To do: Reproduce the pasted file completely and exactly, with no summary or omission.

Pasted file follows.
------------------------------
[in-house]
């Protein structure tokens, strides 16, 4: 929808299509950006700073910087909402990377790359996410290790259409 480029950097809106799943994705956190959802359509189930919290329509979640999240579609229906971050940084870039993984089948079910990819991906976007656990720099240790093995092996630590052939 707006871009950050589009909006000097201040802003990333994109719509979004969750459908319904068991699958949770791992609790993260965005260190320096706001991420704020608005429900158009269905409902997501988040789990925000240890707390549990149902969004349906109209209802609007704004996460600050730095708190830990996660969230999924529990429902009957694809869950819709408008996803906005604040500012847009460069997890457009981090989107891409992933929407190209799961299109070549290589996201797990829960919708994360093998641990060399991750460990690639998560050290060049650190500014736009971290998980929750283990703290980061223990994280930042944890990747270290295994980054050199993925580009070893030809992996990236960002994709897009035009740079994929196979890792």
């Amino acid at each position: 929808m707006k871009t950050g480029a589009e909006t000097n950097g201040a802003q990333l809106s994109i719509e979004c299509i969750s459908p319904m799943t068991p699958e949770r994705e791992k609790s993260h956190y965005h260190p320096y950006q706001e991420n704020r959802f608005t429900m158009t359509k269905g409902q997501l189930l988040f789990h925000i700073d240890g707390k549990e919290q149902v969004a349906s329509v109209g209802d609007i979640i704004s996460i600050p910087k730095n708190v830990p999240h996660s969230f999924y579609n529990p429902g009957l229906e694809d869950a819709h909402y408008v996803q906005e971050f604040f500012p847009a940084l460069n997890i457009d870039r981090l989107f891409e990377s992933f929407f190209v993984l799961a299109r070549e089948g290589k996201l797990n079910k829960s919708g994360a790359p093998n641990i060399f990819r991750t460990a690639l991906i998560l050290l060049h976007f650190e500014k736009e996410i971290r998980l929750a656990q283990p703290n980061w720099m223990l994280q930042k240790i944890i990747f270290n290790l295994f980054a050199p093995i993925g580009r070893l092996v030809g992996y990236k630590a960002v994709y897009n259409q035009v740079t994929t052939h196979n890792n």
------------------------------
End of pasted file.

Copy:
[in-house]
């Protein structure tokens, strides 16, 4: 929808299509950006700073910087909402990377790359996410290790259409 480029950097809106799943994705956190959802359509189930919290329509979640999240579609229906971050940084870039993984089948079910990819991906976007656990720099240790093995092996630590052939 707006871009950050589009909006000097201040802003990333994109719509979004969750459908319904068991699958949770791992609790993260965005260190320096706001991420704020608005429900158009269905409902997501988040789990925000240890707390549990149902969004349906109209209802609007704004996460600050730095708190830990996660969230999924529990429902009957694809869950819709408008996803906005604040500012847009460069997890457009981090989107891409992933929407190209799961299109070549290589996201797990829960919708994360093998641990060399991750460990690639998560050290060049650190500014736009971290998980929750283990703290980061223990994280930042944890990747270290295994980054050199993925580009070893030809992996990236960002994709897009035009740079994929196979890792």
């Amino acid at each position: 929808m707006k871009t950050g480029a589009e909006t000097n950097g201040a802003q990333l809106s994109i719509e979004c299509i969750s459908p319904m799943t068991p699958e949770r994705e791992k609790s993260h956190y965005h260190p320096y950006q706001e991420n704020r959802f608005t429900m158009t359509k269905g409902q997501l189930l988040f789990h925000i700073d240890g707390k549990e919290q149902v969004a349906s329509v109209g209802d609007i979640i704004s996460i600050p910087k730095n708190v830990p999240h996660s969230f999924y579609n529990p429902g009957l229906e694809d869950a819709h909402y408008v996803q906005e971050f604040f500012p847009a940084l460069n997890i457009d870039r981090l989107f891409e990377s992933f929407f190209v993984l799961a299109r070549e089948g290589k996201l797990n079910k829960s919708g994360a790359p093998n641990i060399f990819r991750t460990a690639l991906i998560l050290l060049h976007f650190e500014k736009e996410i971290r998980l929750a656990q283990p703290n980061w720099m223990l994280q930042k240790i944890i990747f270290n290790l295994f980054a050199p093995i993925g580009r070893l092996v030809g992996y990236k630590a960002v994709y897009n259409q035009v740079t994929t052939h196979n890792n």